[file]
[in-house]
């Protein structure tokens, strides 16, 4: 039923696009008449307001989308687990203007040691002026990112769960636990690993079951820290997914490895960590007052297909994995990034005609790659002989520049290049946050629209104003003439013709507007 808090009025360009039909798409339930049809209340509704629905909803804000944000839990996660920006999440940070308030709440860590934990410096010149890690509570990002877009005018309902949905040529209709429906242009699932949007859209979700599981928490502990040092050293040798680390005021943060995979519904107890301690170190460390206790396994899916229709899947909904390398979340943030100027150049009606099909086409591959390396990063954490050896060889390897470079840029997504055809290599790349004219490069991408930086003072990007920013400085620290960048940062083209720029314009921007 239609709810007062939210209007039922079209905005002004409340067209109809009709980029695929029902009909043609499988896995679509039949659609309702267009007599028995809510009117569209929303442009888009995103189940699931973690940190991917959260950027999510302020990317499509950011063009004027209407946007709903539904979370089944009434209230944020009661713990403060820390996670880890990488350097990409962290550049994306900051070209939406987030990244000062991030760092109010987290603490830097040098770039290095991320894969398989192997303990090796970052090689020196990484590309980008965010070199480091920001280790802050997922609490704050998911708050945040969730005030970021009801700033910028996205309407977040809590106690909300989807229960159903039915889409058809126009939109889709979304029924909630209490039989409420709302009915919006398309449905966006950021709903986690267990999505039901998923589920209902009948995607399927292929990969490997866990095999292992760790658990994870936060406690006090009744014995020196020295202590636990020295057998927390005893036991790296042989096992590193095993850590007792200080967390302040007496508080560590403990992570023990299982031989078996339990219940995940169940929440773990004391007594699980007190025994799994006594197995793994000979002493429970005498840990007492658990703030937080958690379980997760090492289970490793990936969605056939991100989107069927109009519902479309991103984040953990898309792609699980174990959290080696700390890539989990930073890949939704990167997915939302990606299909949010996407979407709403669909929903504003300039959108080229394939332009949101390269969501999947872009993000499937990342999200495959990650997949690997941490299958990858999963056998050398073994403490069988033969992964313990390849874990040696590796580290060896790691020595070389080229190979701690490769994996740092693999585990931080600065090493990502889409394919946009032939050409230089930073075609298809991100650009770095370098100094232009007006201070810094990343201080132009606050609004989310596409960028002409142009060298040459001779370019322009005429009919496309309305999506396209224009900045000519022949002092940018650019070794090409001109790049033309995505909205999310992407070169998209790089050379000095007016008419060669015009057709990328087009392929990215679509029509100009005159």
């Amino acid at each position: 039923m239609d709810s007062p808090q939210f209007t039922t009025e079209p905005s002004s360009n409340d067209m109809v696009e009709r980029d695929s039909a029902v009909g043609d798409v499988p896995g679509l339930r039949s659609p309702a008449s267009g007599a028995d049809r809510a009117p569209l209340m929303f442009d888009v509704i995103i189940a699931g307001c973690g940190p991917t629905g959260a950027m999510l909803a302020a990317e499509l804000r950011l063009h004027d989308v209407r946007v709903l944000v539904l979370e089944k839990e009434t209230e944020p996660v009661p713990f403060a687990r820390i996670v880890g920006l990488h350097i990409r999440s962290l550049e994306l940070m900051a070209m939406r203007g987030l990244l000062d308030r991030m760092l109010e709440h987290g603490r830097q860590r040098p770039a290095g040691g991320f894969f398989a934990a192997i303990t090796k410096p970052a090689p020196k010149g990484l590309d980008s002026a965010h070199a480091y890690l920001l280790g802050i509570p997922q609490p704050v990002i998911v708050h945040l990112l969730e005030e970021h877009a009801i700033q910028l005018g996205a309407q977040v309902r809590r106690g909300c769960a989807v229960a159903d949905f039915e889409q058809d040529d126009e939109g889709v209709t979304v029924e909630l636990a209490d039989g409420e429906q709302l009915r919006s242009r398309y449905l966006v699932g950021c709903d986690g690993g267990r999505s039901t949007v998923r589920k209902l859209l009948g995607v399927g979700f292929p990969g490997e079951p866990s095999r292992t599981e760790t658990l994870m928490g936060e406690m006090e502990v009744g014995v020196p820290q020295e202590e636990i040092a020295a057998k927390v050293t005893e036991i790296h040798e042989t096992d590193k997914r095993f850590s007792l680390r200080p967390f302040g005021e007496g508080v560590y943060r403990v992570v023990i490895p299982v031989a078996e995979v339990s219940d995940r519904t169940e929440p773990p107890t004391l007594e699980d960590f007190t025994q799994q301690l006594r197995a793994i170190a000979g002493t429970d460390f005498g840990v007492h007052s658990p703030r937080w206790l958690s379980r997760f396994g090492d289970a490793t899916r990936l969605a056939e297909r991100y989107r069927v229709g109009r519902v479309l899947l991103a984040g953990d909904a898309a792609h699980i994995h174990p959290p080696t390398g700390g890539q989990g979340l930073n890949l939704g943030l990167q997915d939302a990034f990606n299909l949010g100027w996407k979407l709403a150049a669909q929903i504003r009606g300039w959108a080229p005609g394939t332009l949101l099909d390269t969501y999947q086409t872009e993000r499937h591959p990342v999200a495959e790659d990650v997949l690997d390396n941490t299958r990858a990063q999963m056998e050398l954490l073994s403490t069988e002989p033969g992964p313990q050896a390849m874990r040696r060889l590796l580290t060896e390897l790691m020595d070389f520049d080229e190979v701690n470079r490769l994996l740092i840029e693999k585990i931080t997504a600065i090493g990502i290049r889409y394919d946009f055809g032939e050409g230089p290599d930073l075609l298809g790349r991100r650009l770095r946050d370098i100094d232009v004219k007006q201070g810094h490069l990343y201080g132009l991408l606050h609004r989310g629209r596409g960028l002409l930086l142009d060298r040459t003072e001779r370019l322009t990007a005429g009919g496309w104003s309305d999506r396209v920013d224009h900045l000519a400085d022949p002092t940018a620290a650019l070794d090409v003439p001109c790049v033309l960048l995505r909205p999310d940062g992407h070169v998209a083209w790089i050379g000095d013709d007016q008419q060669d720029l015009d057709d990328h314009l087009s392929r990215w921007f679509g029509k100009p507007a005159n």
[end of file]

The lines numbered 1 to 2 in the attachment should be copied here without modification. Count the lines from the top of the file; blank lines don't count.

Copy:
[in-house]
């Protein structure tokens, strides 16, 4: 039923696009008449307001989308687990203007040691002026990112769960636990690993079951820290997914490895960590007052297909994995990034005609790659002989520049290049946050629209104003003439013709507007 808090009025360009039909798409339930049809209340509704629905909803804000944000839990996660920006999440940070308030709440860590934990410096010149890690509570990002877009005018309902949905040529209709429906242009699932949007859209979700599981928490502990040092050293040798680390005021943060995979519904107890301690170190460390206790396994899916229709899947909904390398979340943030100027150049009606099909086409591959390396990063954490050896060889390897470079840029997504055809290599790349004219490069991408930086003072990007920013400085620290960048940062083209720029314009921007 239609709810007062939210209007039922079209905005002004409340067209109809009709980029695929029902009909043609499988896995679509039949659609309702267009007599028995809510009117569209929303442009888009995103189940699931973690940190991917959260950027999510302020990317499509950011063009004027209407946007709903539904979370089944009434209230944020009661713990403060820390996670880890990488350097990409962290550049994306900051070209939406987030990244000062991030760092109010987290603490830097040098770039290095991320894969398989192997303990090796970052090689020196990484590309980008965010070199480091920001280790802050997922609490704050998911708050945040969730005030970021009801700033910028996205309407977040809590106690909300989807229960159903039915889409058809126009939109889709979304029924909630209490039989409420709302009915919006398309449905966006950021709903986690267990999505039901998923589920209902009948995607399927292929990969490997866990095999292992760790658990994870936060406690006090009744014995020196020295202590636990020295057998927390005893036991790296042989096992590193095993850590007792200080967390302040007496508080560590403990992570023990299982031989078996339990219940995940169940929440773990004391007594699980007190025994799994006594197995793994000979002493429970005498840990007492658990703030937080958690379980997760090492289970490793990936969605056939991100989107069927109009519902479309991103984040953990898309792609699980174990959290080696700390890539989990930073890949939704990167997915939302990606299909949010996407979407709403669909929903504003300039959108080229394939332009949101390269969501999947872009993000499937990342999200495959990650997949690997941490299958990858999963056998050398073994403490069988033969992964313990390849874990040696590796580290060896790691020595070389080229190979701690490769994996740092693999585990931080600065090493990502889409394919946009032939050409230089930073075609298809991100650009770095370098100094232009007006201070810094990343201080132009606050609004989310596409960028002409142009060298040459001779370019322009005429009919496309309305999506396209224009900045000519022949002092940018650019070794090409001109790049033309995505909205999310992407070169998209790089050379000095007016008419060669015009057709990328087009392929990215679509029509100009005159």